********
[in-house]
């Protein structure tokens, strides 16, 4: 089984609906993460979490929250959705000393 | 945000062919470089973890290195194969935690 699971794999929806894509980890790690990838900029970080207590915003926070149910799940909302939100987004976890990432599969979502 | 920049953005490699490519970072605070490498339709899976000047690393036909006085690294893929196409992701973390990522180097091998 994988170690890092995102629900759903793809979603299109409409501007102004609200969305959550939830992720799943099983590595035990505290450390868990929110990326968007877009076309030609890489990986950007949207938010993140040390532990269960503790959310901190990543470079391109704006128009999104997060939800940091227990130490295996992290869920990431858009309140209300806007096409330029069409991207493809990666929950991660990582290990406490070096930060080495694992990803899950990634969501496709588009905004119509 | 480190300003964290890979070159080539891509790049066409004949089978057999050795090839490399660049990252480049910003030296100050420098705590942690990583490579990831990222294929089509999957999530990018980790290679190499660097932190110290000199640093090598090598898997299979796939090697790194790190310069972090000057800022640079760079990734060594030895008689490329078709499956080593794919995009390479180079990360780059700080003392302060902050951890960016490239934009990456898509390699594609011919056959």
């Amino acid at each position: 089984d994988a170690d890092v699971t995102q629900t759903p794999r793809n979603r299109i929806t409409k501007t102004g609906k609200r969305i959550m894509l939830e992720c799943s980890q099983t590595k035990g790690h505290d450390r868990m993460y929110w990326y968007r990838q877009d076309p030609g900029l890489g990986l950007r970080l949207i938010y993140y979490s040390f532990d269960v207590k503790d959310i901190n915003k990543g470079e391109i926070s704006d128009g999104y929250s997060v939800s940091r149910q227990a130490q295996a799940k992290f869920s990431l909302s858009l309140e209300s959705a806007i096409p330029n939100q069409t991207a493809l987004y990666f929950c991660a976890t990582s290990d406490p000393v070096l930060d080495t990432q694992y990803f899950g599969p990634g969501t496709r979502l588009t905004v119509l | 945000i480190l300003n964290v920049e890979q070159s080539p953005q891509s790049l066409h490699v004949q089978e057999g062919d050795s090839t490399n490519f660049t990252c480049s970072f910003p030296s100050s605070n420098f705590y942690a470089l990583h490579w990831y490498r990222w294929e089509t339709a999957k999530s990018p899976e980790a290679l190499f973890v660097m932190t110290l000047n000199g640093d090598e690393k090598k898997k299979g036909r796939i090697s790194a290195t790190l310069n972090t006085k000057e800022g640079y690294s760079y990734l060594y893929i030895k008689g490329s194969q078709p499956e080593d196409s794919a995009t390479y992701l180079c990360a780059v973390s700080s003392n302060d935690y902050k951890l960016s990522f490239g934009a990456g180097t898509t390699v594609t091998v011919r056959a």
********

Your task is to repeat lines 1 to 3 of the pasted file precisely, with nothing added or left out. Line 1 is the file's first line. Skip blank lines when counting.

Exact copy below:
[in-house]
């Protein structure tokens, strides 16, 4: 089984609906993460979490929250959705000393 | 945000062919470089973890290195194969935690 699971794999929806894509980890790690990838900029970080207590915003926070149910799940909302939100987004976890990432599969979502 | 920049953005490699490519970072605070490498339709899976000047690393036909006085690294893929196409992701973390990522180097091998 994988170690890092995102629900759903793809979603299109409409501007102004609200969305959550939830992720799943099983590595035990505290450390868990929110990326968007877009076309030609890489990986950007949207938010993140040390532990269960503790959310901190990543470079391109704006128009999104997060939800940091227990130490295996992290869920990431858009309140209300806007096409330029069409991207493809990666929950991660990582290990406490070096930060080495694992990803899950990634969501496709588009905004119509 | 480190300003964290890979070159080539891509790049066409004949089978057999050795090839490399660049990252480049910003030296100050420098705590942690990583490579990831990222294929089509999957999530990018980790290679190499660097932190110290000199640093090598090598898997299979796939090697790194790190310069972090000057800022640079760079990734060594030895008689490329078709499956080593794919995009390479180079990360780059700080003392302060902050951890960016490239934009990456898509390699594609011919056959």
């Amino acid at each position: 089984d994988a170690d890092v699971t995102q629900t759903p794999r793809n979603r299109i929806t409409k501007t102004g609906k609200r969305i959550m894509l939830e992720c799943s980890q099983t590595k035990g790690h505290d450390r868990m993460y929110w990326y968007r990838q877009d076309p030609g900029l890489g990986l950007r970080l949207i938010y993140y979490s040390f532990d269960v207590k503790d959310i901190n915003k990543g470079e391109i926070s704006d128009g999104y929250s997060v939800s940091r149910q227990a130490q295996a799940k992290f869920s990431l909302s858009l309140e209300s959705a806007i096409p330029n939100q069409t991207a493809l987004y990666f929950c991660a976890t990582s290990d406490p000393v070096l930060d080495t990432q694992y990803f899950g599969p990634g969501t496709r979502l588009t905004v119509l | 945000i480190l300003n964290v920049e890979q070159s080539p953005q891509s790049l066409h490699v004949q089978e057999g062919d050795s090839t490399n490519f660049t990252c480049s970072f910003p030296s100050s605070n420098f705590y942690a470089l990583h490579w990831y490498r990222w294929e089509t339709a999957k999530s990018p899976e980790a290679l190499f973890v660097m932190t110290l000047n000199g640093d090598e690393k090598k898997k299979g036909r796939i090697s790194a290195t790190l310069n972090t006085k000057e800022g640079y690294s760079y990734l060594y893929i030895k008689g490329s194969q078709p499956e080593d196409s794919a995009t390479y992701l180079c990360a780059v973390s700080s003392n302060d935690y902050k951890l960016s990522f490239g934009a990456g180097t898509t390699v594609t091998v011919r056959a």